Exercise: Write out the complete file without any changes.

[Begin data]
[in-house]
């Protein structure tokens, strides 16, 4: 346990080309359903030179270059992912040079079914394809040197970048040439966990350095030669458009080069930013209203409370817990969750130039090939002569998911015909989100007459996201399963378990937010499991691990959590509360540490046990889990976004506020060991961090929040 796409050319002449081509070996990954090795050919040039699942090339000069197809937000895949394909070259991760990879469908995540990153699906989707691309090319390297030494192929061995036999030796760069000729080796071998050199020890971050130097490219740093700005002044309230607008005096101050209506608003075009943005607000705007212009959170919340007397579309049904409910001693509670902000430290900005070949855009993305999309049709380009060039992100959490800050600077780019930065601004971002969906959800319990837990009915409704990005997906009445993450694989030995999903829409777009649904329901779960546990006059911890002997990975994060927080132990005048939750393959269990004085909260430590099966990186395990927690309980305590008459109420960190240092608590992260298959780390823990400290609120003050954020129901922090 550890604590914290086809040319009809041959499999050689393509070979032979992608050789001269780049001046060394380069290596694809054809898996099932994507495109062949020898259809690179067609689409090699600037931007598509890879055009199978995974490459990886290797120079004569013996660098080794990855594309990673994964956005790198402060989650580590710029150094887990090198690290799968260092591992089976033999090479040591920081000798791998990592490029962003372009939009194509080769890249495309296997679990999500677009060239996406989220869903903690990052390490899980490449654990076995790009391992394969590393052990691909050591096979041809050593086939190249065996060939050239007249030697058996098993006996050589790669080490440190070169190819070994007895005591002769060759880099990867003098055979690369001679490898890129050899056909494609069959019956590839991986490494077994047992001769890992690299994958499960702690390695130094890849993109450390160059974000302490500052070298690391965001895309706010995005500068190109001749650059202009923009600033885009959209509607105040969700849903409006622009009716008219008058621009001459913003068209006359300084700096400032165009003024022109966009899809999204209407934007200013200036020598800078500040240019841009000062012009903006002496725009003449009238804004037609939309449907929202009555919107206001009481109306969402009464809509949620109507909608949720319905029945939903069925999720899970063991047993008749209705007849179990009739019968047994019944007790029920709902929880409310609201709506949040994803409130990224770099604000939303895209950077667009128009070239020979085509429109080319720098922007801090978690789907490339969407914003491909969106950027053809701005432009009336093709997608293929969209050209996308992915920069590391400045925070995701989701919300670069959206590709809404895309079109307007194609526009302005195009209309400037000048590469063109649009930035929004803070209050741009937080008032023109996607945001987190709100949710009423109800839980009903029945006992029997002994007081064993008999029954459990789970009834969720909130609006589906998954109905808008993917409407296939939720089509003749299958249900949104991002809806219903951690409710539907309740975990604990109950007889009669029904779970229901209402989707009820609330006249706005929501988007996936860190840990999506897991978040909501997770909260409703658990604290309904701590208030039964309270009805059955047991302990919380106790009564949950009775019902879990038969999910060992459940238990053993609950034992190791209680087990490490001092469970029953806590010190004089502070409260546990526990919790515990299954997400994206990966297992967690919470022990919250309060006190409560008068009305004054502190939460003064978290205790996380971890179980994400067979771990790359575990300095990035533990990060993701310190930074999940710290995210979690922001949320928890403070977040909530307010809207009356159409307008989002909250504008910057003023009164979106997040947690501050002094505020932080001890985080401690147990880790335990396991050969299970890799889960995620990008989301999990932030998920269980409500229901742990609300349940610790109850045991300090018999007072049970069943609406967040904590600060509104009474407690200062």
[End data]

[in-house]
């Protein structure tokens, strides 16, 4: 346990080309359903030179270059992912040079079914394809040197970048040439966990350095030669458009080069930013209203409370817990969750130039090939002569998911015909989100007459996201399963378990937010499991691990959590509360540490046990889990976004506020060991961090929040 796409050319002449081509070996990954090795050919040039699942090339000069197809937000895949394909070259991760990879469908995540990153699906989707691309090319390297030494192929061995036999030796760069000729080796071998050199020890971050130097490219740093700005002044309230607008005096101050209506608003075009943005607000705007212009959170919340007397579309049904409910001693509670902000430290900005070949855009993305999309049709380009060039992100959490800050600077780019930065601004971002969906959800319990837990009915409704990005997906009445993450694989030995999903829409777009649904329901779960546990006059911890002997990975994060927080132990005048939750393959269990004085909260430590099966990186395990927690309980305590008459109420960190240092608590992260298959780390823990400290609120003050954020129901922090 550890604590914290086809040319009809041959499999050689393509070979032979992608050789001269780049001046060394380069290596694809054809898996099932994507495109062949020898259809690179067609689409090699600037931007598509890879055009199978995974490459990886290797120079004569013996660098080794990855594309990673994964956005790198402060989650580590710029150094887990090198690290799968260092591992089976033999090479040591920081000798791998990592490029962003372009939009194509080769890249495309296997679990999500677009060239996406989220869903903690990052390490899980490449654990076995790009391992394969590393052990691909050591096979041809050593086939190249065996060939050239007249030697058996098993006996050589790669080490440190070169190819070994007895005591002769060759880099990867003098055979690369001679490898890129050899056909494609069959019956590839991986490494077994047992001769890992690299994958499960702690390695130094890849993109450390160059974000302490500052070298690391965001895309706010995005500068190109001749650059202009923009600033885009959209509607105040969700849903409006622009009716008219008058621009001459913003068209006359300084700096400032165009003024022109966009899809999204209407934007200013200036020598800078500040240019841009000062012009903006002496725009003449009238804004037609939309449907929202009555919107206001009481109306969402009464809509949620109507909608949720319905029945939903069925999720899970063991047993008749209705007849179990009739019968047994019944007790029920709902929880409310609201709506949040994803409130990224770099604000939303895209950077667009128009070239020979085509429109080319720098922007801090978690789907490339969407914003491909969106950027053809701005432009009336093709997608293929969209050209996308992915920069590391400045925070995701989701919300670069959206590709809404895309079109307007194609526009302005195009209309400037000048590469063109649009930035929004803070209050741009937080008032023109996607945001987190709100949710009423109800839980009903029945006992029997002994007081064993008999029954459990789970009834969720909130609006589906998954109905808008993917409407296939939720089509003749299958249900949104991002809806219903951690409710539907309740975990604990109950007889009669029904779970229901209402989707009820609330006249706005929501988007996936860190840990999506897991978040909501997770909260409703658990604290309904701590208030039964309270009805059955047991302990919380106790009564949950009775019902879990038969999910060992459940238990053993609950034992190791209680087990490490001092469970029953806590010190004089502070409260546990526990919790515990299954997400994206990966297992967690919470022990919250309060006190409560008068009305004054502190939460003064978290205790996380971890179980994400067979771990790359575990300095990035533990990060993701310190930074999940710290995210979690922001949320928890403070977040909530307010809207009356159409307008989002909250504008910057003023009164979106997040947690501050002094505020932080001890985080401690147990880790335990396991050969299970890799889960995620990008989301999990932030998920269980409500229901742990609300349940610790109850045991300090018999007072049970069943609406967040904590600060509104009474407690200062």